As a writer, I believe that integrity, ethics and an unbiased approach to everything when writing articles is absolutely imperative and from what I can see, a lot of the Gamer Gate saga has boiled down to a he said/she said mentality, both sides feeling disrespected, both sides feeling they have been done wrong… as someone who has not been involved – not really – I have taken it upon myself to explore this further and represent an unbiased, non-aggressive, polite and professional approach to Gamer Gate and find out what is really causing so much tension: is it the ethics within gaming journalism? Is it a gender issue? Is it that women are mis-represented? I don’t know these things, but hopefully my discussion with fellow gamers and people from both sides of The Gamer Gate Camps will fill me in and discuss with me openly and honestly about their experiences.

If you would like to speak to me, please feel free to contact me via the contact page above. I would like to point out that I do not have an agenda, I am not on either ‘side’ and I don’t want to be. I don’t want to be given a passionate and intruiging piece of propaganda that makes me align myself with one side or the other – all I really want to do is write a piece about something that no one really knows about (other than those involved, it seems). I don’t believe in abuse or ill-treatment of people online, so please respect that when contacting me!

Thanks a lot, guys! 🙂

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Funny Feminist – Taylor Swift

Image:Billboard

 If someone had said, “you will be OBSESSED with this woman in 2015”when Taylor Swift first came on the scene, I’d probably spit my drink out laughing and wondered what you’d been smoking prior to saying something so entirely ridiculous. Taylor Swift, at the time, was the epitome of everything I disliked in music: An overly manufactured pretty girl with, as far as I could tell from never having listened to her music, absolutely no talent and would eventually be used up and spat out, thus left to disintegrate into a breakdown before she reached twenty five. I didn’t think she was anything other than gossip magazine fodder, but, quite happily, I’ve been proved wrong.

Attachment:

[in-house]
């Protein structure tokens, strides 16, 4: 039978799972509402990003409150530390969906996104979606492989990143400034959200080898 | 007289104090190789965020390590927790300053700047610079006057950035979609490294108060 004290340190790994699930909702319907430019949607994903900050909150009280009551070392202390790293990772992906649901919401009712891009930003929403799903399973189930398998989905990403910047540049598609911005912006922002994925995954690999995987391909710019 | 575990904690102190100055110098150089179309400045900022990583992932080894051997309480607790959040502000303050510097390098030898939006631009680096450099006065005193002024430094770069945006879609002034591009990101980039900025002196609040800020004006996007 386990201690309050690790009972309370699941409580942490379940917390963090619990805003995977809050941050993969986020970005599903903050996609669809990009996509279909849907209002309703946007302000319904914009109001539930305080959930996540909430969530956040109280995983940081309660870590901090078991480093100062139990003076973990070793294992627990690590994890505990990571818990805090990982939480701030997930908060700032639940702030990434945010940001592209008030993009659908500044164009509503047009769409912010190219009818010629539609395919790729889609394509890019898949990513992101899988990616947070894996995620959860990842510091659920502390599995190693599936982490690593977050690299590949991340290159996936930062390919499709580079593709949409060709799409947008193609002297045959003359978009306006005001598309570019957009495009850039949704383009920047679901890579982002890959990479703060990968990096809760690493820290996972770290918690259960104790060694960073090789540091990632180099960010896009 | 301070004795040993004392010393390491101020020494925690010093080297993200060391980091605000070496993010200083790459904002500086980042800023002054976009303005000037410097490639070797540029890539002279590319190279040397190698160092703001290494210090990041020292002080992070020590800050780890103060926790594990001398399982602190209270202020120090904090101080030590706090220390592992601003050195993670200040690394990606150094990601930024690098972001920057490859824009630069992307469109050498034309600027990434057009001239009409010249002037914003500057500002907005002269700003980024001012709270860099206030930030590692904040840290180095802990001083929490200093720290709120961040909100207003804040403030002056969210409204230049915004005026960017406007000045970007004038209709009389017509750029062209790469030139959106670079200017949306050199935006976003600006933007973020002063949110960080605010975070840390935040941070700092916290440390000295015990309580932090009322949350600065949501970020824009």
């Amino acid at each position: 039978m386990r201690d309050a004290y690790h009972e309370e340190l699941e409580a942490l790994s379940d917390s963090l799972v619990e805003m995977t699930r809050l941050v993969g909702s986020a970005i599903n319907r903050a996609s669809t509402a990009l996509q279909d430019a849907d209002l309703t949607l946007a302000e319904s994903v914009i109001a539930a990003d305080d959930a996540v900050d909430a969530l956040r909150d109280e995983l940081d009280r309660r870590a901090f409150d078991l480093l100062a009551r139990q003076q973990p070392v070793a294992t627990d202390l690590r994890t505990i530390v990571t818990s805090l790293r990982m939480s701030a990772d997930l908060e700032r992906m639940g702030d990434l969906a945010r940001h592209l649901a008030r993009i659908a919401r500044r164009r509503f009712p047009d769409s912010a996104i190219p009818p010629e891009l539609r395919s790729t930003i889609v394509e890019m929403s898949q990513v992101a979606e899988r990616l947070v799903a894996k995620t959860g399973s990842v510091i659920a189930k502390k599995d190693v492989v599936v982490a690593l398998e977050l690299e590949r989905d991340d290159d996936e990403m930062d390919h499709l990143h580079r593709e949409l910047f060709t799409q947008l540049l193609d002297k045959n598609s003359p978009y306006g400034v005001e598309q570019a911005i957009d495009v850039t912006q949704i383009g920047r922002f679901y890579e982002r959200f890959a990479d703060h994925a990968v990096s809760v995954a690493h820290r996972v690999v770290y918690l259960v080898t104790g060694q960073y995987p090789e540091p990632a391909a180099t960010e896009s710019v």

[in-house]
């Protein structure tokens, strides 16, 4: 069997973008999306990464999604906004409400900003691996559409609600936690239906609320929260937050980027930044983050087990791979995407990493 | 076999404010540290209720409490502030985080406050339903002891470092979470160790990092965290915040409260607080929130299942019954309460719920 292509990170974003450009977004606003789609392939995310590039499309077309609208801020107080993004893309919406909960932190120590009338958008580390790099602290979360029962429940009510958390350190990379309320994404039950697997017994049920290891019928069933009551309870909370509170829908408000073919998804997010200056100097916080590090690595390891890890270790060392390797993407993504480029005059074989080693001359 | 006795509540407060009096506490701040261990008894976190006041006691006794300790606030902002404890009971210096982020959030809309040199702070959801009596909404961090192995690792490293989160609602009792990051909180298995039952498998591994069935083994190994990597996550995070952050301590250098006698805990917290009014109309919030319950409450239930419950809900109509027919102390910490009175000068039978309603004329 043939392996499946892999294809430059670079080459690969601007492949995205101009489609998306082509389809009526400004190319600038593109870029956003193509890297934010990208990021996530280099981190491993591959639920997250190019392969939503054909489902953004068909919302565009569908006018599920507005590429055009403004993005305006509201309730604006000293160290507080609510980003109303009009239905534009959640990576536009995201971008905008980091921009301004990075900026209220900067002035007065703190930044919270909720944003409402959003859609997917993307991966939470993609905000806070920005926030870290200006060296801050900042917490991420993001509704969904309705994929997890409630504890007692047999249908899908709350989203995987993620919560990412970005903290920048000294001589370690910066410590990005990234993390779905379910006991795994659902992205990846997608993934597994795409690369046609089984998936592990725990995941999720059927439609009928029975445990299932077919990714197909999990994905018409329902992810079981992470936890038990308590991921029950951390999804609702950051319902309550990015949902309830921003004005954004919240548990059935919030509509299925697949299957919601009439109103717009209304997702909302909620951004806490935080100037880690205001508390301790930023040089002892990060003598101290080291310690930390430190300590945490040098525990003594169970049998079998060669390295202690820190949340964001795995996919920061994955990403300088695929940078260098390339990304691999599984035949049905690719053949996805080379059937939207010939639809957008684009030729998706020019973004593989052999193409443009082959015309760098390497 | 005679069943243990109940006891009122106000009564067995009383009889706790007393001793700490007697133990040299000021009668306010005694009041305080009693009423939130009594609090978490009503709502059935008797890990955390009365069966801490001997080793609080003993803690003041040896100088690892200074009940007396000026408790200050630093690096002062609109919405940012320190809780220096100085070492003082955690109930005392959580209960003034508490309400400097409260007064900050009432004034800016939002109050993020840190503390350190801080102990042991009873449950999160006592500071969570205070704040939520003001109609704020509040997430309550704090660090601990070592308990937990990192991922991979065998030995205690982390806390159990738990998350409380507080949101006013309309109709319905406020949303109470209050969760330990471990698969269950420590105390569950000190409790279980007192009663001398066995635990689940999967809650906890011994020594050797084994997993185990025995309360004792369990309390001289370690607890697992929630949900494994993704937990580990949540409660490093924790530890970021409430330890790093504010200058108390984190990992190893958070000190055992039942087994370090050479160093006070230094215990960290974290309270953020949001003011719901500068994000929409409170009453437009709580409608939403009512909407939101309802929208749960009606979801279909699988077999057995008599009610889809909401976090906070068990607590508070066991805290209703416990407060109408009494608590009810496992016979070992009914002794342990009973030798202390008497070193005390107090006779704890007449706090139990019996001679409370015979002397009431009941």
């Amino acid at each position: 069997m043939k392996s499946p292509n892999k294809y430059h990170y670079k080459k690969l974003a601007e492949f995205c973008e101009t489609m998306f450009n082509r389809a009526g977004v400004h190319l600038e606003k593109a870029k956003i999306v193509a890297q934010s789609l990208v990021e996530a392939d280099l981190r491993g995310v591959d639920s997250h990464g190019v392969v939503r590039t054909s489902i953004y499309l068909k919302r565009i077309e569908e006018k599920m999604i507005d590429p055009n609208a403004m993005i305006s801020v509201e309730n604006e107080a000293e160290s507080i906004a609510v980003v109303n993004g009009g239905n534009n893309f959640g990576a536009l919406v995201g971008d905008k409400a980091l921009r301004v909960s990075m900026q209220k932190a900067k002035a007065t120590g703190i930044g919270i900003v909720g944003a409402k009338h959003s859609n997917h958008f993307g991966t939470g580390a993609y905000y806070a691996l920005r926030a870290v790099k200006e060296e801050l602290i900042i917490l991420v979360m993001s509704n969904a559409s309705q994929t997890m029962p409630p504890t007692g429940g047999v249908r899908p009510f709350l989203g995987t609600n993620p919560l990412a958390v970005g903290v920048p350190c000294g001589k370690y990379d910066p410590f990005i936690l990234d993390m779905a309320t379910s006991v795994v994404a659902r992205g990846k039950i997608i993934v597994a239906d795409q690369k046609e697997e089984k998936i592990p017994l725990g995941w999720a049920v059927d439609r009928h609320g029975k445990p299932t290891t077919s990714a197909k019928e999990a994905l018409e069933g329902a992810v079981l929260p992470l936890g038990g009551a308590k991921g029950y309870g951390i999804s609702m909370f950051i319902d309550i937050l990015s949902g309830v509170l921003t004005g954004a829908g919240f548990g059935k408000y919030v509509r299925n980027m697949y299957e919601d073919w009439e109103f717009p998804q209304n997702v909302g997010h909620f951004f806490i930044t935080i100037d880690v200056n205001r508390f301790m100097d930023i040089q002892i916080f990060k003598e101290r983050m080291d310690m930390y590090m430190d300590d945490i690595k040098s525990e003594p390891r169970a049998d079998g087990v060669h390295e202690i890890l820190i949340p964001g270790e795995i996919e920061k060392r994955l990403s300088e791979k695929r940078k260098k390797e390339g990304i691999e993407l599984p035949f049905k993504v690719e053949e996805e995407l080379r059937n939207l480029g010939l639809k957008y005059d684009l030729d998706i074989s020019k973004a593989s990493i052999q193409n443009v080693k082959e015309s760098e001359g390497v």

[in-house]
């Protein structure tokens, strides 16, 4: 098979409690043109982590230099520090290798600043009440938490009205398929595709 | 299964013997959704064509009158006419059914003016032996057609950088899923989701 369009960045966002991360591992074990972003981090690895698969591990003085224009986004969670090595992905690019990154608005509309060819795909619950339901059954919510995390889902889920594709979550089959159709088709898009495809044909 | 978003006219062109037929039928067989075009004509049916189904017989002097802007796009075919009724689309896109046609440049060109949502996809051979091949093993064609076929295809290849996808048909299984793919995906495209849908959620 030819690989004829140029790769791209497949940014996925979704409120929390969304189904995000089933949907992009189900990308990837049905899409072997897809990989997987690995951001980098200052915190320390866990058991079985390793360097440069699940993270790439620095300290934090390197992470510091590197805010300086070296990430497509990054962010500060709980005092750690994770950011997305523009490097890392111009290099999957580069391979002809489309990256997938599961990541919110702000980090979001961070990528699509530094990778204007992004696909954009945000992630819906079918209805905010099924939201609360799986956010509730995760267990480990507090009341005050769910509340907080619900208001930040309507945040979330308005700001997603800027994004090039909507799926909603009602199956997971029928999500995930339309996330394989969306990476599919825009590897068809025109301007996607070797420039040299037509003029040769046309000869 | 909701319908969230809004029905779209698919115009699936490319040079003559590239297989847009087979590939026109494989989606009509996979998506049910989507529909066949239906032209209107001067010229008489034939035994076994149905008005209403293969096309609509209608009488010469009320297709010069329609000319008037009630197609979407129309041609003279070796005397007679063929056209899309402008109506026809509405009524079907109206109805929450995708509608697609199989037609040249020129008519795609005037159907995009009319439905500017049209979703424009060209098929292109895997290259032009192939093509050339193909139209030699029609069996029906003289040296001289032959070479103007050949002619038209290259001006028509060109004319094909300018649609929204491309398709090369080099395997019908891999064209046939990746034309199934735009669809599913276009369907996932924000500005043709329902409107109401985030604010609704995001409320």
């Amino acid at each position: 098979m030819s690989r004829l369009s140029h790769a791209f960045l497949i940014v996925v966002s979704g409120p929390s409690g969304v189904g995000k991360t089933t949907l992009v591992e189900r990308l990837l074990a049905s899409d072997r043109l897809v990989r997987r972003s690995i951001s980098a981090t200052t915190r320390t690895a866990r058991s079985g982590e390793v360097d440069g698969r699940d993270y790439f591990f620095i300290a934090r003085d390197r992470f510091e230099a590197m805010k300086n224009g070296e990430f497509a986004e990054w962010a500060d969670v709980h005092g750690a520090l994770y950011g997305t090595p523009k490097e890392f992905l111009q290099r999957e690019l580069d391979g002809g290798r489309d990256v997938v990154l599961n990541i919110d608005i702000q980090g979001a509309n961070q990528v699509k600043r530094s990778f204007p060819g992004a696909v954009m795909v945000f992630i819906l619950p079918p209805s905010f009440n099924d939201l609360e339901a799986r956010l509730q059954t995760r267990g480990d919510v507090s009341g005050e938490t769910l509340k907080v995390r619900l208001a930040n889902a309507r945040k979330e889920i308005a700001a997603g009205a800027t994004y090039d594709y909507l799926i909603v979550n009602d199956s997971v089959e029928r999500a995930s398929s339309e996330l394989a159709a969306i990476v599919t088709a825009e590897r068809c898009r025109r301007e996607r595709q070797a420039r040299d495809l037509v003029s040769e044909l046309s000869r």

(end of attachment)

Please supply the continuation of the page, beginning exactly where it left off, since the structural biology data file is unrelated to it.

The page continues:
Like many other women in the media in 2014, Taylor Swift admitted that she identified with the feminist movement and really, we shouldn’t have been entirely surprised, given her lifestyle and lyric content in a lot of her more recent songs. I’ve always felt quite sorry for Swift: ever since her dating repertoire became something that the public deemed their property, and pictures of her with different men emerged online and became viral, I’ve always felt like a little cheerleader thinking that she was given a bit of a hard rap. Naturally, a lot of the images shared online were less than complimentary towards her and she was generally slammed with derogatory slurs that branded her a whore or a slut, because she deigned to have more than one lover in her life time.